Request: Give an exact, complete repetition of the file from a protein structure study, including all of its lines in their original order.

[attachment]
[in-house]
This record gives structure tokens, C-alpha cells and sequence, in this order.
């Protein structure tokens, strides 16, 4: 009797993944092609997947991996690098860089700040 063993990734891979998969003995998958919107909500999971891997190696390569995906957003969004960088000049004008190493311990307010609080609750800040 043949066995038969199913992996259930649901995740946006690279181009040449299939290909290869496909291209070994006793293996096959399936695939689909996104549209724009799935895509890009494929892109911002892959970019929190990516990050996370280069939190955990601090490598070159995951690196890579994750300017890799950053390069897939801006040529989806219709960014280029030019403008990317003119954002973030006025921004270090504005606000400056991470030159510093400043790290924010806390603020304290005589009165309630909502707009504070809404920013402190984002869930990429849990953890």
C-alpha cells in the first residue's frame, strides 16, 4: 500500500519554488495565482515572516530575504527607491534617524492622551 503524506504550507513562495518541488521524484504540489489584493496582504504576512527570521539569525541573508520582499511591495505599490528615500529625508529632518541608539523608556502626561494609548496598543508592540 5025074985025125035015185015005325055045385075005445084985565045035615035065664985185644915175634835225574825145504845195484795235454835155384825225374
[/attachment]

[in-house]
This record gives structure tokens, C-alpha cells and sequence, in this order.
């Protein structure tokens, strides 16, 4: 009797993944092609997947991996690098860089700040 063993990734891979998969003995998958919107909500999971891997190696390569995906957003969004960088000049004008190493311990307010609080609750800040 043949066995038969199913992996259930649901995740946006690279181009040449299939290909290869496909291209070994006793293996096959399936695939689909996104549209724009799935895509890009494929892109911002892959970019929190990516990050996370280069939190955990601090490598070159995951690196890579994750300017890799950053390069897939801006040529989806219709960014280029030019403008990317003119954002973030006025921004270090504005606000400056991470030159510093400043790290924010806390603020304290005589009165309630909502707009504070809404920013402190984002869930990429849990953890």
C-alpha cells in the first residue's frame, strides 16, 4: 500500500519554488495565482515572516530575504527607491534617524492622551 503524506504550507513562495518541488521524484504540489489584493496582504504576512527570521539569525541573508520582499511591495505599490528615500529625508529632518541608539523608556502626561494609548496598543508592540 5025074985025125035015185015005325055045385075005445084985565045035615035065664985185644915175634835225574825145504845195484795235454835155384825225374